Lox - this is from the OP: "heard a guy tell someone that last night. "I've studied guitar for three years and my instructor says there's no such thing as a B-sharp. It's a C." So either the teacher is an idiot who shouldn't be in that job or the guy misunderstood him. "
josepp is reporting hearsay. We have no idea what the teacher actually said, or why. It may have been wrong to suggest this, or the teacher may have merely been trying to simplify things to show where to place a finger on the fretboard, or - as stated, the pupil may have merely misunderstood, or josepp may have misunderstood. We don't know.
It is josepp's statements in subsequent posts, which appear to suggest that being able to read music and understand the more complex conventions of written music theory is necessary, (and failure to do so verging on cultural criminality), that have brought out so many opposite views.
Telling someone there is no such thing as B sharp is not a crime - because they can find out for themselves later on, IF they need to, when and why we decide to use this name for that note in certain, fairly rare, cases.
It's a concept that does not really crop up at all in trad folk and very seldom in contemp folk (joespp's example song "Where Did You Sleep Last Night" is of course VERY firmly in the latter category ;-). A rock guitarist who does not know about B sharp is not going to be very handicapped - it just doesn't occur in rock music conventions (which, actually, tend to be even more aural/show-and-tell than folk music conventions, as it happens).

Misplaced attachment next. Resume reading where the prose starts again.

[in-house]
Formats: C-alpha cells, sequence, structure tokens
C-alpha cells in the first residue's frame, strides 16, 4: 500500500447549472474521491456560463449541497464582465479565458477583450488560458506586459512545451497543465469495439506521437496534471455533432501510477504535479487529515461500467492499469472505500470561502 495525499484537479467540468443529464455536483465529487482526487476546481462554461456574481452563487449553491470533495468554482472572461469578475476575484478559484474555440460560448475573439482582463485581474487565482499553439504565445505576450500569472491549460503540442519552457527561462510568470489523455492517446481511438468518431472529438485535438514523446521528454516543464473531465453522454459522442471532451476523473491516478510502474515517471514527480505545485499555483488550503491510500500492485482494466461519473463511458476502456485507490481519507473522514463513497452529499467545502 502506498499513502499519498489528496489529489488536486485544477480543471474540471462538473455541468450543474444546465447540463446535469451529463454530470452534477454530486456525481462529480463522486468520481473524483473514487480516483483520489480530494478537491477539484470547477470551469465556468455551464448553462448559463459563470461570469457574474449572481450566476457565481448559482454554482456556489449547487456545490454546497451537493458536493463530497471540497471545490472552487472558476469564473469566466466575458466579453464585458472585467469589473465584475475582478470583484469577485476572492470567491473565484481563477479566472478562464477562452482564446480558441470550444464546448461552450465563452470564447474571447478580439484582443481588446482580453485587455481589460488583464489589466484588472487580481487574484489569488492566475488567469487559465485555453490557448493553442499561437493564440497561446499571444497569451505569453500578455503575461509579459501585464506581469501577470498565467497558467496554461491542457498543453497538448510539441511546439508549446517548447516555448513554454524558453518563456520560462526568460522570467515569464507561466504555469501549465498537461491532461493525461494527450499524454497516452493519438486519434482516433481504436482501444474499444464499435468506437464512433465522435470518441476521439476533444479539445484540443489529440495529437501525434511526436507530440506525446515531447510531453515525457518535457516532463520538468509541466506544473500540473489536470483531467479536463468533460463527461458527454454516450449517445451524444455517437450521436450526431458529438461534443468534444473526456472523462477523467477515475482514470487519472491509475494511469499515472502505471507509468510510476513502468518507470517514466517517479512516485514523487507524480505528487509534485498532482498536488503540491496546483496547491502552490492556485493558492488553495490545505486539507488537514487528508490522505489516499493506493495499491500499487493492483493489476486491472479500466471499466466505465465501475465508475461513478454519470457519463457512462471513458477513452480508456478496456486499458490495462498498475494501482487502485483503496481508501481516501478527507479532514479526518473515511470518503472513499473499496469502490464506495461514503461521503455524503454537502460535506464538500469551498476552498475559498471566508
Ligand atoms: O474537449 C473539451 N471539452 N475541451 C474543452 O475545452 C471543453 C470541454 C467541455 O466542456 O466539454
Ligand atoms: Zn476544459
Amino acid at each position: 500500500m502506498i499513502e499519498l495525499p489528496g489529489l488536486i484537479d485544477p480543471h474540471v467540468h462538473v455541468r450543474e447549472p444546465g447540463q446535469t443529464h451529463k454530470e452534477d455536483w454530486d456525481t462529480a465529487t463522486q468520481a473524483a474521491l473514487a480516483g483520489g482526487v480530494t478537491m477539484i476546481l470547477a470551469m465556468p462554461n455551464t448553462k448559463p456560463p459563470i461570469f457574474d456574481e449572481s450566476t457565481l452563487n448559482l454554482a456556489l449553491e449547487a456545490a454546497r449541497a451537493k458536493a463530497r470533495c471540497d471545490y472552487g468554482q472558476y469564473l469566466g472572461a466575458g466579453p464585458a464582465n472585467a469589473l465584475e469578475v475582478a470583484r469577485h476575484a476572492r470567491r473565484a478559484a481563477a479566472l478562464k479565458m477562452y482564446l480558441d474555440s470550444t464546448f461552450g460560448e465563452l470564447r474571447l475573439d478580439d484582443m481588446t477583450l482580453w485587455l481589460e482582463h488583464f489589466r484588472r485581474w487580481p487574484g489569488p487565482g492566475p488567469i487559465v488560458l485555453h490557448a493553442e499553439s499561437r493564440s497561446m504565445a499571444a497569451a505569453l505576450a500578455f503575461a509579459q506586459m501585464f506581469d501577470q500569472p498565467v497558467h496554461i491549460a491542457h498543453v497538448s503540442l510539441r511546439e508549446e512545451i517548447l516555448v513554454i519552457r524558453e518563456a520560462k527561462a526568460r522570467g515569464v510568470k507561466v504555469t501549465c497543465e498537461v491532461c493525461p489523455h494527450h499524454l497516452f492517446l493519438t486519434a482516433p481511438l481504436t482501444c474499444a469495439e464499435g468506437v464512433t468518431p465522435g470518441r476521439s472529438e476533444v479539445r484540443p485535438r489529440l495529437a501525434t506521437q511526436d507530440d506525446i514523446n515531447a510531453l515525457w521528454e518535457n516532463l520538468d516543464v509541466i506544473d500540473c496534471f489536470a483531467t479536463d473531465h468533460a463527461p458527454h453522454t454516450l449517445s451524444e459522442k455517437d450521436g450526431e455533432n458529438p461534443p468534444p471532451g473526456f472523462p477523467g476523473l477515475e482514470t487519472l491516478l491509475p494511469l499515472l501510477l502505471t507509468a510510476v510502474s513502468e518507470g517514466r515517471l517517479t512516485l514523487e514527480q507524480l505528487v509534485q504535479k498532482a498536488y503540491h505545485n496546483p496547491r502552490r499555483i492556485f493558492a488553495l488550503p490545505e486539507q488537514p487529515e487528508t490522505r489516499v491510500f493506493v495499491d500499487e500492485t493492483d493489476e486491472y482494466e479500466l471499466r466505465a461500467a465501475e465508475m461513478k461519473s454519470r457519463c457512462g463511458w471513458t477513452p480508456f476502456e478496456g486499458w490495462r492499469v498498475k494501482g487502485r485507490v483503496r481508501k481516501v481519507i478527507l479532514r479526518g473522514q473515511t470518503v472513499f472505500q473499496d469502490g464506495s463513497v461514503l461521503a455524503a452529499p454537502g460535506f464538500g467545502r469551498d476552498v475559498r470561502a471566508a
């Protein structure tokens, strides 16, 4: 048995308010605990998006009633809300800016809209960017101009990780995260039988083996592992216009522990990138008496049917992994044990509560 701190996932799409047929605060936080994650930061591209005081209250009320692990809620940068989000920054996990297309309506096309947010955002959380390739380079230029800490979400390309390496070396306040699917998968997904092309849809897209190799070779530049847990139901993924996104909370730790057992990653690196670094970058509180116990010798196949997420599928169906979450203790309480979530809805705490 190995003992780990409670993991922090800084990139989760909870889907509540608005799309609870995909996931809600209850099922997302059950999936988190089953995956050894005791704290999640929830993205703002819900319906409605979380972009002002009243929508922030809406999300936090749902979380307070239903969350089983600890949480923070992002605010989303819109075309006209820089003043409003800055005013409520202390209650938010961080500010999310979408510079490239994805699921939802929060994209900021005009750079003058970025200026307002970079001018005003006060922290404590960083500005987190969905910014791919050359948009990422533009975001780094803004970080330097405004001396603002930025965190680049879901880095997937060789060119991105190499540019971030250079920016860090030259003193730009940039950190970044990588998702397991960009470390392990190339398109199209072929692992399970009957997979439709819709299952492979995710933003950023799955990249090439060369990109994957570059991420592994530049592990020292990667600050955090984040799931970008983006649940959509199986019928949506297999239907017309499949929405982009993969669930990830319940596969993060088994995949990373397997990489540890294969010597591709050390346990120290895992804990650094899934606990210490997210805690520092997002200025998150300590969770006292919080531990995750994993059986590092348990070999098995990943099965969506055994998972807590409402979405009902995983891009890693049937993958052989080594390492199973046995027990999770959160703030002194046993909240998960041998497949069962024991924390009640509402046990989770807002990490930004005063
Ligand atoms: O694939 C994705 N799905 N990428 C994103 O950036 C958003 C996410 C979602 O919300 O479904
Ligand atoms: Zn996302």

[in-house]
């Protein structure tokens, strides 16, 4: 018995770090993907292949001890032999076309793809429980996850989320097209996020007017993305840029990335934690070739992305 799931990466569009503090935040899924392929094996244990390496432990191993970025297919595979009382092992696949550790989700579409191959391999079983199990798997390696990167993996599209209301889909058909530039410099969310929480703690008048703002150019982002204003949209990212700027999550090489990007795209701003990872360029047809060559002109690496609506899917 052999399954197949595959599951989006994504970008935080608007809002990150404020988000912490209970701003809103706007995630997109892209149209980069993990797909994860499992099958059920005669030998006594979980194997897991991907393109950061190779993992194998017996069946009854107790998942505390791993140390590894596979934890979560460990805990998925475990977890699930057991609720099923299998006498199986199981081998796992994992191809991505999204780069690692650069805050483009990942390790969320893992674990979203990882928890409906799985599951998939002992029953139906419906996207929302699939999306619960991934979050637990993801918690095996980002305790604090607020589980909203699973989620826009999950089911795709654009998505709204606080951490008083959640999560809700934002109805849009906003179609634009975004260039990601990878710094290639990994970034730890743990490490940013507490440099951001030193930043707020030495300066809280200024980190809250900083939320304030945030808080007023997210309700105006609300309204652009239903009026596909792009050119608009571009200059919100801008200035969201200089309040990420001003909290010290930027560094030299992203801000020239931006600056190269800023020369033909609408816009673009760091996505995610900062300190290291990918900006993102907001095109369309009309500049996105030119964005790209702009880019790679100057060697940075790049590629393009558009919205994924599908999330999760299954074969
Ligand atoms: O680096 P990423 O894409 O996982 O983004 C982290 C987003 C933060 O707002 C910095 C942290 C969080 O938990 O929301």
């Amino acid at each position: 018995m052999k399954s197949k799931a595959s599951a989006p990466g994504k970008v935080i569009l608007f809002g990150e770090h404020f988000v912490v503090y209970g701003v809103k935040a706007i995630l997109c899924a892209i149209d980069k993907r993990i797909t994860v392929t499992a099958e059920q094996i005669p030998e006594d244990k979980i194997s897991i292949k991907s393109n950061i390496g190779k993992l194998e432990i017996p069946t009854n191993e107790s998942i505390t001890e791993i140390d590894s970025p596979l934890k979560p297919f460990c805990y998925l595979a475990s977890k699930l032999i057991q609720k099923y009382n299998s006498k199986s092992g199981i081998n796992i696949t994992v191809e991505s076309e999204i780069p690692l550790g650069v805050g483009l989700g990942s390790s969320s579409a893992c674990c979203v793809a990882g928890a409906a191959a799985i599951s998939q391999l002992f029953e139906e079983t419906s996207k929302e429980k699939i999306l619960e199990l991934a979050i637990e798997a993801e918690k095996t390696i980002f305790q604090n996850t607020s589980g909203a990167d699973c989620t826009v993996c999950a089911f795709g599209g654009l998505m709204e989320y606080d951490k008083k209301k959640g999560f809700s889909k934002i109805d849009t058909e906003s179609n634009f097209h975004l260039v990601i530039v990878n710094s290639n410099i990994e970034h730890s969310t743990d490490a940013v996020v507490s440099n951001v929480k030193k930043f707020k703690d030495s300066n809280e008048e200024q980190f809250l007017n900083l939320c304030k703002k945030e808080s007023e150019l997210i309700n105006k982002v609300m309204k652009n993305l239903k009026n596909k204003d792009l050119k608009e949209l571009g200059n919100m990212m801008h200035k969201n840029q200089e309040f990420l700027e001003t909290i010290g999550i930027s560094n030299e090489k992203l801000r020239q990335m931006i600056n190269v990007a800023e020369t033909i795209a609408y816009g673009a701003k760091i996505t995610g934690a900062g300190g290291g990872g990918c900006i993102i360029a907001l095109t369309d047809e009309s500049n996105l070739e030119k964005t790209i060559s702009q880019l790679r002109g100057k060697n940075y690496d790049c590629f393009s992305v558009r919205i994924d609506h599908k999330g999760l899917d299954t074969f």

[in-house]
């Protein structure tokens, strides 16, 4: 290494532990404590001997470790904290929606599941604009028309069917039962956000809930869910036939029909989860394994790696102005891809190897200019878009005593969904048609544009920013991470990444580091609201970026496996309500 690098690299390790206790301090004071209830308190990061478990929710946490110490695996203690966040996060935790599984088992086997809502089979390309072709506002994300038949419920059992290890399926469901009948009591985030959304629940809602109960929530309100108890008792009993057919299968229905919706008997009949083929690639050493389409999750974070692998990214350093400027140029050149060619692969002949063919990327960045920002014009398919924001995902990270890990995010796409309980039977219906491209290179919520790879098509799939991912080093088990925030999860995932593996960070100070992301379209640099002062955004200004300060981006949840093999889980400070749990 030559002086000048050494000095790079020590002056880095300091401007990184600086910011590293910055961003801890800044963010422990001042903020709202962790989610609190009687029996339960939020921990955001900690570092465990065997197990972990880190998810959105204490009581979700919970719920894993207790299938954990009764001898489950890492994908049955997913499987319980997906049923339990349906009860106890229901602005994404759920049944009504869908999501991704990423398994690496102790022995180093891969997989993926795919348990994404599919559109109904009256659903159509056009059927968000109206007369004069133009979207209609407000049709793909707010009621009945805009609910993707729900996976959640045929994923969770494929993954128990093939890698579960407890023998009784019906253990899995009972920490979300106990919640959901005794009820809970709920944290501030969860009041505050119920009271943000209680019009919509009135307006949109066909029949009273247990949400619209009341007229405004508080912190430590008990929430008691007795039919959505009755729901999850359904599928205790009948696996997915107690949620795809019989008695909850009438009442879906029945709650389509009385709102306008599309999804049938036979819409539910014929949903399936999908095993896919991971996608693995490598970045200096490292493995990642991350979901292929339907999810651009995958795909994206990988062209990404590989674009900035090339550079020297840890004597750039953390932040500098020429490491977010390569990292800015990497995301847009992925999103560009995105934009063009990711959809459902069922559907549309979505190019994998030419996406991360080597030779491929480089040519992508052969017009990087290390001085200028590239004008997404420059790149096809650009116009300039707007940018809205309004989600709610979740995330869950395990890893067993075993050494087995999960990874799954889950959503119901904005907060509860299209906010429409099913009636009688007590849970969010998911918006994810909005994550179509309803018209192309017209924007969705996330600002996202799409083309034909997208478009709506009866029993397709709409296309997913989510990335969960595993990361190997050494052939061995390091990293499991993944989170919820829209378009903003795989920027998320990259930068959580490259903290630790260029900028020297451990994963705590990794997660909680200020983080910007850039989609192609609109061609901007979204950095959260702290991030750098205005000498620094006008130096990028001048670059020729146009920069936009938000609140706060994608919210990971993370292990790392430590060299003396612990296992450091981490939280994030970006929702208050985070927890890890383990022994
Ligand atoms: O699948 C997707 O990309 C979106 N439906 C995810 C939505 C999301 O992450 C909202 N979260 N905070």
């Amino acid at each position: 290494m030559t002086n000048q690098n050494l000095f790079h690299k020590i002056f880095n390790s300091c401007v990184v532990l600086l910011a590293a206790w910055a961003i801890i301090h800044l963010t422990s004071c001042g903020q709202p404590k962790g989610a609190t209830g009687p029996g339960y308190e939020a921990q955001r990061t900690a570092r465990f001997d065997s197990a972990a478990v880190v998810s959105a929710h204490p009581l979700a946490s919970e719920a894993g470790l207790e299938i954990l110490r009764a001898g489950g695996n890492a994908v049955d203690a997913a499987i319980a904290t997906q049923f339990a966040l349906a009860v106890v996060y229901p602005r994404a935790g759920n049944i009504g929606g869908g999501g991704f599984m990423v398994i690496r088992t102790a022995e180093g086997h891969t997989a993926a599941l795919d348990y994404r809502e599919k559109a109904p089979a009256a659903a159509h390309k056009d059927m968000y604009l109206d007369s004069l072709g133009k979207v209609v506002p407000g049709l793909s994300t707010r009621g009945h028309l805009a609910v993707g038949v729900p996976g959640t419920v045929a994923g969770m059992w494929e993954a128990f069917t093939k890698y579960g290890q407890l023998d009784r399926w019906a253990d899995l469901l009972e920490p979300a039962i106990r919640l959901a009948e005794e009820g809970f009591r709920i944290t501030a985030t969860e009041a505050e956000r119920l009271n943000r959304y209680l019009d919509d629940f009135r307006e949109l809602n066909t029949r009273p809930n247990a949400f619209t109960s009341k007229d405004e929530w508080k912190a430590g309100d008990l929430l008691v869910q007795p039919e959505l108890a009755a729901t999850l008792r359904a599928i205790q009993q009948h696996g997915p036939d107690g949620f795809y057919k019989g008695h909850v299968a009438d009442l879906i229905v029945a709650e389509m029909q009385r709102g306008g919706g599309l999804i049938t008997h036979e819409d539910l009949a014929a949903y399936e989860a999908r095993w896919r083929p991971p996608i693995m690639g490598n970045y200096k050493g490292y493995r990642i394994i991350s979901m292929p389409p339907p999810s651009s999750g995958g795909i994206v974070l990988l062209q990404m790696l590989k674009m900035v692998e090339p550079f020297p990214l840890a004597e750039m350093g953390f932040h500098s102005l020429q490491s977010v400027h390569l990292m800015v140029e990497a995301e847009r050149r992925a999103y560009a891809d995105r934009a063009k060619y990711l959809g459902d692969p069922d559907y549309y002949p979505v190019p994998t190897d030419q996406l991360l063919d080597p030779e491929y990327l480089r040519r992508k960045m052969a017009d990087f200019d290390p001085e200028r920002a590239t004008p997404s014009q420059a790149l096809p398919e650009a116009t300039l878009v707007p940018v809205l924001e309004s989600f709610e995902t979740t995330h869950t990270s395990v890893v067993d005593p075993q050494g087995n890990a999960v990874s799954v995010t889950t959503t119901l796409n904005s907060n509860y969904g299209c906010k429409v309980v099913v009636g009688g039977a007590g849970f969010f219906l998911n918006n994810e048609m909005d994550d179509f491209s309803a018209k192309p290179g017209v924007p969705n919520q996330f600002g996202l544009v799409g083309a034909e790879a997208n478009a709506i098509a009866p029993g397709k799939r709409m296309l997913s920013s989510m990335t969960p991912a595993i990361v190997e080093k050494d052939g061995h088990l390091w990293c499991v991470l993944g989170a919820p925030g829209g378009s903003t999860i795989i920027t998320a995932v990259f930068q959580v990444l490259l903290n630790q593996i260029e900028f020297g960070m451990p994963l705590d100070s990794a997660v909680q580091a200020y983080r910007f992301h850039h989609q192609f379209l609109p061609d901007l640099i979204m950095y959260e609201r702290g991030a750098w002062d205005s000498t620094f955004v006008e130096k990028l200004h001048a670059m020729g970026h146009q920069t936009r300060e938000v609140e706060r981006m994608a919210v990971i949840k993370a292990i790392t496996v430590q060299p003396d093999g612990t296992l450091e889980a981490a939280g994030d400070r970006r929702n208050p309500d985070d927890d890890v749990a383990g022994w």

Trying to explain too early, to someone who may be struggling with the terminology, and who may never need to know anyway is not necessarily good teaching. Could be very bad teaching, actually.
Mozart almost certainly learned to play by ear first. I could pick out a tune with chords on the piano at the age of two and started on the violin (1/8th sise, got for the family by Clara Schumann) at the age of three. Both my sisters and both my children could, like me, also read simple words at two (my daughter could recite the alphabet backwards at 2) - but we ALL mastered speaking before reading. Everyone always does.
I did not say people should not try to read music, or did I? No, I see I said that it was an advantage, and so it is. I did say, however, it was not always necessary, or possible, and could even be a hindrance if taught too early and/or too rigidly.
"The idea that being able to read means you cant' speak is not true"
I did not say that either. I would have been even stupider than usual if I had.
"or in musical terms, play without dots."
Ah - but there I beg to differ. I have met hundreds of people who have been musically damaged by being taught book-music without ear/heart-music. I actually believe it verges on abuse when inflicted on small children.